Abstract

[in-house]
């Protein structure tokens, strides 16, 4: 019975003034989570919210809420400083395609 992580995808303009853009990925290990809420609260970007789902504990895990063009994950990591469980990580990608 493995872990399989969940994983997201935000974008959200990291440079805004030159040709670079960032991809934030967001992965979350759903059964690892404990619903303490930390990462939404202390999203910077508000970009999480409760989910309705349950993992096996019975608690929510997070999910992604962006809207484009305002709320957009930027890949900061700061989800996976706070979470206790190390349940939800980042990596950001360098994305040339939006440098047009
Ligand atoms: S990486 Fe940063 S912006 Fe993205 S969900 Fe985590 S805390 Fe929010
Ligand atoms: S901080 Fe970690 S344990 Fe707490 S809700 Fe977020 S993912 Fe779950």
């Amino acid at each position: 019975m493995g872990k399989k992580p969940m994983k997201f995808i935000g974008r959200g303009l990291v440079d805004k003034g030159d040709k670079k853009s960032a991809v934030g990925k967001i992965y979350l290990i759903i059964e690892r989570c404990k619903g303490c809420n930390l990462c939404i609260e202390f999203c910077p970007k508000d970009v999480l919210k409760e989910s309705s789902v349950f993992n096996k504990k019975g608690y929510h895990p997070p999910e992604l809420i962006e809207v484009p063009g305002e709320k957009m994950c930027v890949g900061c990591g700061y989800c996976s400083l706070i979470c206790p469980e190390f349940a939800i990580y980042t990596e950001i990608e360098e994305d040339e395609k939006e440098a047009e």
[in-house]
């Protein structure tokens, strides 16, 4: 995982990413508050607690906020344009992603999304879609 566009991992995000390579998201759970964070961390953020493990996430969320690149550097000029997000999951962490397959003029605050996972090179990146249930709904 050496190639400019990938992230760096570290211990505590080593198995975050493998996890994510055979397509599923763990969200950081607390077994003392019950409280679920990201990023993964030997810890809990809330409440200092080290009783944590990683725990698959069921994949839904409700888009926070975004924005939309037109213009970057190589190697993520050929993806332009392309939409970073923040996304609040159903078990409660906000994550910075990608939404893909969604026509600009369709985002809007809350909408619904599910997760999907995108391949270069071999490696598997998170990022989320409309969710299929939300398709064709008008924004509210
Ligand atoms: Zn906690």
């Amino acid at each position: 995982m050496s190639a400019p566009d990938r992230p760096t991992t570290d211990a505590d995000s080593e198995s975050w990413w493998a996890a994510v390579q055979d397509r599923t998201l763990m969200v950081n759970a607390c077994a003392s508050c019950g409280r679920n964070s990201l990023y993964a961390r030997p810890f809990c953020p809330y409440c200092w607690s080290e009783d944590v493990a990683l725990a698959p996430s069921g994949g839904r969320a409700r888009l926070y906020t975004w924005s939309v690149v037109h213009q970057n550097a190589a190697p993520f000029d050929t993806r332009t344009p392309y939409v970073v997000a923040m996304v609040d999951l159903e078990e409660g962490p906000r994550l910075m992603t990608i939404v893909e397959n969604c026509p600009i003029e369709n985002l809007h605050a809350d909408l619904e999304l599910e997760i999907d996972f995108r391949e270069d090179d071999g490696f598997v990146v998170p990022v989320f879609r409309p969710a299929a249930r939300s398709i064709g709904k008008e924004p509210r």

In this work, a natural zeolite, modified and loaded with iron (NZ-A-Fe) as a heterogeneous catalyst, was characterized for its suitability as a permeable reactive barrier (PRB) material for treatment of aromatic hydrocarbons in groundwater. Adsorption and oxidation processes were analyzed. Batch adsorption tests for benzene, toluene and xylene (BTX) aqueous concentrated solutions were performed at neutral pH. Kinetic adsorption was described with the pseudo-second-order model. Experiments were performed using a stirred batch reactor with near 11 mM initial BTX concentration applying NZ-A-Fe as solid catalyst and H2O2 as an oxidant. BTX removal reached 80% in 600 min in these experimental conditions. Catalytic oxidation was described with a pseudo-first-order kinetic model. No significant iron leaching was detected during all the experiences. These investigations show that coupling adsorption with catalytic oxidation with this novel system is a promising procedure to simultaneously remove BTX from moderately concentrated aqueous solution at neutral pH in groundwater.

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